Blue Zones Project coming to Jacksonville to reduce food deserts, extend lifespans

Did you know you spend 90% of your life within five miles of your home?

But our built environment, which includes not only buildings but roads, sidewalks, and public spaces, also plays an important role in physical health. Researchers call cities that promote sedentary lifestyles and poor diet obesogenic.

Nearly 40% of Americans are considered obese. Rates of obesity for children have increased in recent decades, putting more people at increased risk of heart disease, diabetes, and some cancers. One in 5 deaths of those aged 40 to 85 are now attributed to obesity, and one recent study projects that by 2030, nearly half of all U.S. adults will be obese.

There’s a growing health initiative called The Blue Zones Project that is working to improve neighborhoods in Jacksonville so people in those communities can lead longer and healthier lives.

According to its website, the Blue Zones Project is rooted in years of international anthropological research and data-driven results. Participating communities benefit from better health, significant medical cost savings, productivity improvements, increased economic vitality, and lowered obesity and smoking rates.

Blue Zones Projects are around in more than 70 communities across the country. In five years, those communities have seen double-digit drops in obesity and smoking rates among other positive health outcomes.

Baptist Health funded the assessment which pointed to Jacksonville as a good candidate.

Michael Mayo, President and CEO of Baptist Health says there is a lot of disparity in overall health and wellness across different areas of Duval County. “The project has targeted the Northside and the Eastside and the Westside areas,” Mayo explained.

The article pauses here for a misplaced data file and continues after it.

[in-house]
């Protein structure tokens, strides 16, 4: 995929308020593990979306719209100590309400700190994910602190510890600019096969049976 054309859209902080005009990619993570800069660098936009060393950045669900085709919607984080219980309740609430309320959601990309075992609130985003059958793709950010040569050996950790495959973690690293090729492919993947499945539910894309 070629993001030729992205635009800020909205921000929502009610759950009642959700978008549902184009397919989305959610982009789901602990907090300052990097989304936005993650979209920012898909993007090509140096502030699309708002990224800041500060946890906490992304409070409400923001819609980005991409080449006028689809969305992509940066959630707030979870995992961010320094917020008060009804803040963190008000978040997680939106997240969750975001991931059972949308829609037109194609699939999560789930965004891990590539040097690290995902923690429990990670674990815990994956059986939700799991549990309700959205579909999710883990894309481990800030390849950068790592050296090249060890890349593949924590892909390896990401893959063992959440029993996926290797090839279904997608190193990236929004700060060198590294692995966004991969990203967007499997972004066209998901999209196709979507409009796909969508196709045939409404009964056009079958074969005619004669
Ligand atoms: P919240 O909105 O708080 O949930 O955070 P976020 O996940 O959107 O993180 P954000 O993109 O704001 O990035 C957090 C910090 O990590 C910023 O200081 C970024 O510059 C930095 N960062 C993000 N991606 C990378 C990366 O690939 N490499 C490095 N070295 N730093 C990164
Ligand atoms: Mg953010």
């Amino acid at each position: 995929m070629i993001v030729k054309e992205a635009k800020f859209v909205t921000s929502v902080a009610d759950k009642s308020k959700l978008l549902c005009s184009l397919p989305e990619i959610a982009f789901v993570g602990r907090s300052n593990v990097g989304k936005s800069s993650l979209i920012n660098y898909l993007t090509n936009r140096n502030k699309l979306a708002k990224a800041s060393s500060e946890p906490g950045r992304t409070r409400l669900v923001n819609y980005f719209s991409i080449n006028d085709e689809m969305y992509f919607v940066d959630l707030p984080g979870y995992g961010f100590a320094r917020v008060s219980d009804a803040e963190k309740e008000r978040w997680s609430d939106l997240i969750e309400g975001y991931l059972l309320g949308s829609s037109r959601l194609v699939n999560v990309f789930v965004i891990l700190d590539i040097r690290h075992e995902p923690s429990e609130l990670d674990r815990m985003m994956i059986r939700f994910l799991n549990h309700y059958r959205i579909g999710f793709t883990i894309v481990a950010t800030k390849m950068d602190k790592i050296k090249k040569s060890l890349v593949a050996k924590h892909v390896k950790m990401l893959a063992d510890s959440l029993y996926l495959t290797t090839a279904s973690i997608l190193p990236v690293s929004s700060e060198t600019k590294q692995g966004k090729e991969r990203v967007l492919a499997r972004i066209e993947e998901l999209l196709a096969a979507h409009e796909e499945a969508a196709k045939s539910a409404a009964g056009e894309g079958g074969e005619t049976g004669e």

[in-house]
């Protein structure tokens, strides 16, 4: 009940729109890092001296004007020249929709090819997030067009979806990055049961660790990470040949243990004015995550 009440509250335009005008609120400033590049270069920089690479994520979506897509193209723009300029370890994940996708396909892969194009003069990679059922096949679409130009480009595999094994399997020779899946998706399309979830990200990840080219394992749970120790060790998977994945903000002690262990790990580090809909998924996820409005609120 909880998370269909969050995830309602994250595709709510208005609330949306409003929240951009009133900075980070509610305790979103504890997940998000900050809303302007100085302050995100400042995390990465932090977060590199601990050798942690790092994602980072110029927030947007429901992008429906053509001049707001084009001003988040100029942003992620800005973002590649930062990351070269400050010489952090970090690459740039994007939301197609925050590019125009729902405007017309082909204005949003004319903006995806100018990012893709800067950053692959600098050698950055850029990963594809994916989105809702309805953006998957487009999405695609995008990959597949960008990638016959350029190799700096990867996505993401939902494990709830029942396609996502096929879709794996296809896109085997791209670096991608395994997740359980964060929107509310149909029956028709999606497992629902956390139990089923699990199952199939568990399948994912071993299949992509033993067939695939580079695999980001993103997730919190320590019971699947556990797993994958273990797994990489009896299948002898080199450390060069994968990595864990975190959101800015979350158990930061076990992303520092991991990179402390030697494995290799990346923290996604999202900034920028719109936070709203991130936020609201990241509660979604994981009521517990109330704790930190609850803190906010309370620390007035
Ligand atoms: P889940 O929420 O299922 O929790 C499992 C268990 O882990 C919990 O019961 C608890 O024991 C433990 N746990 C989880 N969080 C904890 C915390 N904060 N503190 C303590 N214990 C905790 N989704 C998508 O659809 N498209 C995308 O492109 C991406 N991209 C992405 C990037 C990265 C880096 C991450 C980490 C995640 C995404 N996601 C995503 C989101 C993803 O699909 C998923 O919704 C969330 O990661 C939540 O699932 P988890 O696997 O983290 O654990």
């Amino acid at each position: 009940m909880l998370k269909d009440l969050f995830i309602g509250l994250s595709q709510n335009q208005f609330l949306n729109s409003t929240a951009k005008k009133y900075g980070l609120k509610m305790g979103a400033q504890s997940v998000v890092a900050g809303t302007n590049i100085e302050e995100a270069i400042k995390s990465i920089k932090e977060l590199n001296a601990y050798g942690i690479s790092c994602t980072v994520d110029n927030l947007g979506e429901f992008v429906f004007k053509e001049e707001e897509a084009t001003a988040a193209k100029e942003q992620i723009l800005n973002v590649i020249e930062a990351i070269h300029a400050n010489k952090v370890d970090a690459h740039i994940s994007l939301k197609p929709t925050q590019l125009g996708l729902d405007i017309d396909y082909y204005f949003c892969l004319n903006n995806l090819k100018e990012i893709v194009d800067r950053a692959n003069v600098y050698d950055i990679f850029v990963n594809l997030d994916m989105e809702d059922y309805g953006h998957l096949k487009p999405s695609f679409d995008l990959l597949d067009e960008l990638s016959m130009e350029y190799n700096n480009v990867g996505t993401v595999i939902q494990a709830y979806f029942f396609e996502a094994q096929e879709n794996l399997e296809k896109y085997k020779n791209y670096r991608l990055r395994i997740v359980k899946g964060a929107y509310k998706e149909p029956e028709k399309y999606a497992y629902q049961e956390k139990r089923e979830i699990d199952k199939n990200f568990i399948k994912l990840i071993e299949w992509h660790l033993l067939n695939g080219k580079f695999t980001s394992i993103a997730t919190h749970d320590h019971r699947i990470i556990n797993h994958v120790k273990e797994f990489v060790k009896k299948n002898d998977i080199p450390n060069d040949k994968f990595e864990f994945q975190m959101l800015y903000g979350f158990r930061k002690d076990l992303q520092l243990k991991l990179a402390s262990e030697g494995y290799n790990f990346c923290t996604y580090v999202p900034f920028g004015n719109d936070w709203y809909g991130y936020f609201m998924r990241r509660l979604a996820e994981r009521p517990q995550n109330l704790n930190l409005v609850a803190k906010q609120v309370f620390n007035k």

Blue Zones Project in Jacksonville is supported by a strong coalition of public and private partners: Baptist Health, Brooks Rehabilitation, the City of Jacksonville, Florida Blue, Jacksonville Jaguars, Jessie Ball duPont Fund, Mayo Clinic in Florida, UF Health Jacksonville, and United Way of Northeast Florida.

The project will look at things like how to encourage physical activity through better policies.

“Things that have to do with bike lanes, parks,” Mayo added. It’ll also provide access to healthier food. “Approach different grocers and help with food deserts.”

“For me, this is personal,” said Whitney Meyer, who grew up on the Northside. She represents the Jacksonville Jaguars as Senior Vice President and Chief Community Impact Officer, but she also knows the struggles first-hand.

“I understand the differences, personally, when you live in one zip code versus another zip code,” she pointed out.

LiftJax, an initiative that brings together community and business leaders to try and end poverty in Jacksonville, found that your zip code matters more than your genetic code.

For instance, the life expectancy of someone living in Ortega is 80 years old. Meanwhile, the life expectancy of someone living in Durkeeville is 67 years old. That’s a 13-year difference. “It absolutely staggers me that your zip code will determine your life expectancy,” said Darnell Smith, Market President, Florida Blue Health’s North Florida Region.

“I always worry about my family, especially in these specific areas,” Meyer explained.

In 9 months, the Blue Zones Project will lay out a game plan for how to tackle these issues in five years. But in the meantime, it’ll be looking for volunteers and staff to help.

“Get involved now,” Meyer suggested to the community.

“This is not just about you,” Meyer emphasized. “It’s about your community.”

Darnell Smith, Market President for Florida Blue said: “We are keenly aware that a person’s zip code helps define their health outcomes. GuideWell/Florida Blue is excited about the possibilities of working with Blue Zones, Baptist Health, and other community partners to help improve the health outcomes of many of our neighbors, especially in the underserved neighborhoods. This partnership will allow a critical mass of health-focused partners to operate with a shared vision toward improving health outcomes.”

To get involved, you can check out the Blue Zones Project website here.

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